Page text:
Derrick Wimbush, Taylor County, football: Wimbush exploded on to the scene at Fort Valley State, where he rushed for 1,840 yards and 22 touchdowns as a senior and became a finalist for the Harlon Hill Trophy as Division II’s top player. He played three seasons for the Jacksonville Jaguars.

No. 37

Shannon Hall, Central, football

Bio:Hall exploded on the scene as a junior in 1981, rushing for 1,200 yards for Central. A year later, Hall racked up 1,742 yards and 17 touchdowns on the ground while helping the Chargers rack up a 9-3 record in 1982. Hall made the all-state team following his senior year. He signed with Albany State.

Why we picked him: Hall’s monster senior season is among the best for a running back in Bibb County history. In the 30 years since Hall made the all-state team, only one Bibb County running back – Westside’s Travis Evans – has received all-state honors.

Others to consider

Tim Perry, R.E. Lee, football: Perry rushed for 1,538 yards and 17 touchdowns on R.E. Lee’s 1988 state championship team.

No. 38

Billy Kitchens, Lanier, football

Bio:Kitchens earned Back of the Year honors as a senior in 1953 as the Poets lost in the state championship game to Erk Russell’s Grady Grey Knights. Kitchens earned three letters and played on Auburn’s 1957 national championship team.

Why we picked him: Kitchens was arguably the top player on the final Lanier team to play for a state championship. The Poets won 11 games in 1953, one of only two times they accomplished that under legendary head coach Selby Buck.

No. 39

K.J. Morton, Northside, football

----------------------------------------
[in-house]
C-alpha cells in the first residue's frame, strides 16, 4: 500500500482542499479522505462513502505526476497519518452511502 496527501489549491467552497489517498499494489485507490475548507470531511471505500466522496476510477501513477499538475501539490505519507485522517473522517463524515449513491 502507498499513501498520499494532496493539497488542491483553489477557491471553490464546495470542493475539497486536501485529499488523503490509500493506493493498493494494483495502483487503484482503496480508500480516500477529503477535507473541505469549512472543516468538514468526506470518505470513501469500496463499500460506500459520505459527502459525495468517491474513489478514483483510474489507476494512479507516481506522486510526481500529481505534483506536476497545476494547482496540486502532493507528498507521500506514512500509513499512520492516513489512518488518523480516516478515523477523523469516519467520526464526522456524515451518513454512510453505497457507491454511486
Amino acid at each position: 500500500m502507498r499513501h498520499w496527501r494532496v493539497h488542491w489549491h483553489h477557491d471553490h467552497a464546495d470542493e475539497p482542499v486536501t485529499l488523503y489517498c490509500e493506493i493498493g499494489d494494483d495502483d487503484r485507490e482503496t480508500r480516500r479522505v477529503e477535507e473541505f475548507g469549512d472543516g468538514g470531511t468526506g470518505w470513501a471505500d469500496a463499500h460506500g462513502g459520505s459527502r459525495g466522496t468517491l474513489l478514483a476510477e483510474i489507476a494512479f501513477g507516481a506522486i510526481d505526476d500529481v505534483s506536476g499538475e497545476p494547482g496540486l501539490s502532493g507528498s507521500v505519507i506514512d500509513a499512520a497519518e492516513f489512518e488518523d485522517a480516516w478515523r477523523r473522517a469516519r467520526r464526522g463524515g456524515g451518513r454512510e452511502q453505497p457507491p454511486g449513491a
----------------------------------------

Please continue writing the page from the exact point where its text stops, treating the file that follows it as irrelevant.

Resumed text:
Bio: Much like was the case with No. 93, No. 39 just didn’t have a ton of worthy candidates for the list, so we picked a guy who was plenty worthy who wore the number earlier in his career. Morton wore No. 39 as a sophomore at Northside before wearing No. 4 following the graduation of Deonta Jordan. Morton played on two state title teams at Northside in 2006 and 2007. Morton made the all-state team in 2007. Morton signed with Georgia State, but he ended up at the College of the Sequoias for a year. Morton transferred to Baylor, where he started 11 games as a sophomore in 2011. Morton was an honorable mention All-Big 12 after intercepting four passes, including an interception in the Bears’ upset win over then ranked No. 5 Oklahoma. He made nine tackles in the Alamo Bowl win over Washington.

Why we picked him: It was a struggle to find a quality No. 39, so we found a way to honor a great high school player in Morton who wore No. 39 for a season. Based on our findings, Nos. 39 and 93 are the two most difficult to find quality candidates.